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Published On: Fri, Mar 9th, 2018

The Harmful Effects of Collected Beach Trash

As much as trash on land causes great harm, beach trash and marine debris also put many animals and the environment at risk.

photo/ H. Hach

What is Marine Debris?

Any sort of trash (bottles, aluminum cans, plastic bags, woods, metals, etc.) that gets into the ocean is called “marine debris”. They could be waste coming from landfills that’s blown into the nearby streams and rivers eventually reaching the sea. There are also boats which intentionally or accidentally dump trash off board. Plus, we have the beachgoers who tend to lose their belongings in the waters.

It might not sound too serious, but too much beach trash actually affects the environment, the socioeconomic activities, and human health.

Environmental Impacts

Because of the overwhelming presence of trash in the ocean, marine animals like seabirds and sea turtles can no longer properly recognize what is food and what is garbage. Plastic bags and balloons are the most common objects that turtles and seabirds mistakenly ingest which could bring them great hazard. Find out more about this deadly truth here. The plastic that sits in their stomachs can eventually lead to their death. Some animals also ingest sharp objects, piercing their guts. Consuming these plastic materials not only causes internal damage. It can also cause entanglement hazard when stuck around the animals’ necks. More than 136 species of oceanic animals were found entangled in these debris.

Socioeconomic Impacts

Beach tourism is at stake if this garbage issue persists. Also, the fishing industry and the people who depend on oceanic ecosystems as their source of livelihood will suffer the consequences. Tourists’ levels of enjoyment will plunge if too much trash continues to lie around. The economy of the localities will then be gravely at risk. Millions of dollars in revenue is in jeopardy if the marine debris keeps washing ashore.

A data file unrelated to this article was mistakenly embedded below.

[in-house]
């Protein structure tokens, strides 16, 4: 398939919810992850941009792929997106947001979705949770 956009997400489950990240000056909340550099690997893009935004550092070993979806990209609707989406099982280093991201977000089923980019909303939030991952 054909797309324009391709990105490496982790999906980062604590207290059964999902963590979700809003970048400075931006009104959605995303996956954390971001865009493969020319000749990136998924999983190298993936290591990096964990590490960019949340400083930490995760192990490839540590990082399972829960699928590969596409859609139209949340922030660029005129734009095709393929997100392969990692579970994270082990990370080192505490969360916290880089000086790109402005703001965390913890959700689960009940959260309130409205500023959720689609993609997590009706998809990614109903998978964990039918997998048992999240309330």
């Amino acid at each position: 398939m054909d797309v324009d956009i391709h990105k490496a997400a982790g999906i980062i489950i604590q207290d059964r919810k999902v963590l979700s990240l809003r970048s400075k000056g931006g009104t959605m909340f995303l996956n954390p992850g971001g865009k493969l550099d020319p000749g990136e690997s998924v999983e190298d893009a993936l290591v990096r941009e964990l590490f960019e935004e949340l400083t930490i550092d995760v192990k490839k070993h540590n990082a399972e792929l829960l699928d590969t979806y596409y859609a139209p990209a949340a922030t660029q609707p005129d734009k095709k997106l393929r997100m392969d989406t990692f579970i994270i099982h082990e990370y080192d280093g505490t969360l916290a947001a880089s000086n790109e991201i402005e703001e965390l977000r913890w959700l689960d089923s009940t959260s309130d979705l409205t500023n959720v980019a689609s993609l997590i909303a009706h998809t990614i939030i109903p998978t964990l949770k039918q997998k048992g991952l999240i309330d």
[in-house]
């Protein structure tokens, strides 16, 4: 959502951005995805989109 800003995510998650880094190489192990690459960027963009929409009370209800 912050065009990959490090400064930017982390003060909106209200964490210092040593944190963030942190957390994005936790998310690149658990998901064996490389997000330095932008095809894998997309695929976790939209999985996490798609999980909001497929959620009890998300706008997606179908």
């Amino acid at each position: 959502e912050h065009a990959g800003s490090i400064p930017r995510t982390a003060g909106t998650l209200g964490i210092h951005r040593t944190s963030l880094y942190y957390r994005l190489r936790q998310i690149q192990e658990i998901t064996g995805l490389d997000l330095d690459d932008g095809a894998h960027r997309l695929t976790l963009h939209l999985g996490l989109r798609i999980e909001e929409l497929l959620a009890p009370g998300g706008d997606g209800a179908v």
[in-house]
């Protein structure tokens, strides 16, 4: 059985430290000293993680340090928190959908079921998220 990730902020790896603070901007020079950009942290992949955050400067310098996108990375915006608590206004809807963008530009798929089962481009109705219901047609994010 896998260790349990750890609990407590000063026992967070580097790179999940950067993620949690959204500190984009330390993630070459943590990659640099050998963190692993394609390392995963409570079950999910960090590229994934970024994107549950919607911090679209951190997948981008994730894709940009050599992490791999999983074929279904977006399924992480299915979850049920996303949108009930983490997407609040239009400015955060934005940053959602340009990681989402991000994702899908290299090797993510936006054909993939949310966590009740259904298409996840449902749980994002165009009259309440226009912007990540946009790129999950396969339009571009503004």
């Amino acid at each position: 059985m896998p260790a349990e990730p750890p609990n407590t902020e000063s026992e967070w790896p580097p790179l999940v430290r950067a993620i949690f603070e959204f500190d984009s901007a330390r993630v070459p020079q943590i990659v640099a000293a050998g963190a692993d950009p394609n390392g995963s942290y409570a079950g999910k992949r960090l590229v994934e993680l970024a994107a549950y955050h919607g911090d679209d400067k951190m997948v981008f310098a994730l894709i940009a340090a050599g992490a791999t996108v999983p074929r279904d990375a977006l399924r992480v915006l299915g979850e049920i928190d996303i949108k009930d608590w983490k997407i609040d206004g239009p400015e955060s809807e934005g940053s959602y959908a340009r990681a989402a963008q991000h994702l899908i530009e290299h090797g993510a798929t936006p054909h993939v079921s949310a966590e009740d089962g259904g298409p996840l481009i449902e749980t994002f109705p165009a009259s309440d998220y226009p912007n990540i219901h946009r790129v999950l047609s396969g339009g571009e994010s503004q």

Human Health Impacts

After sun exposure, plastic materials which enter the ocean will keep on breaking into smaller particles, known as micro-plastics. These do not decompose, and large quantities of plastic get spilled off into the ocean. Scientists are alarmed by how microplastics absorb, concentrate, and send toxic compounds to organisms which ingest them. Studies show that plastics absorb contaminants more easily than natural sediments like sand and rocks. These organic pollutants can accumulate and transmit from one species to another through the food chain. Certain behavioral, reproductive, developmental, endocrine, neurologic, and immunologic health hazards among humans are associated with this toxicity. Humans who eat toxic goods from the bottom of the food chain can also consume large amounts of persistent organic pollutants which bring tremendous health risks.

Countries spend millions every year for beach cleanup projects. However, this might not be the quickest route. The problem will only keep coming back if the garbage collection system on land is not optimized and if the ordinary citizens remain undependable in taking part in this cause. You can start with the little things. Start with yourself and with your family. Spread awareness in your own little way to bring more responsible people together in minimizing this imminent danger.

Author: Sumeet Manhas

About the Author

- Outside contributors to the Dispatch are always welcome to offer their unique voices, contradictory opinions or presentation of information not included on the site.

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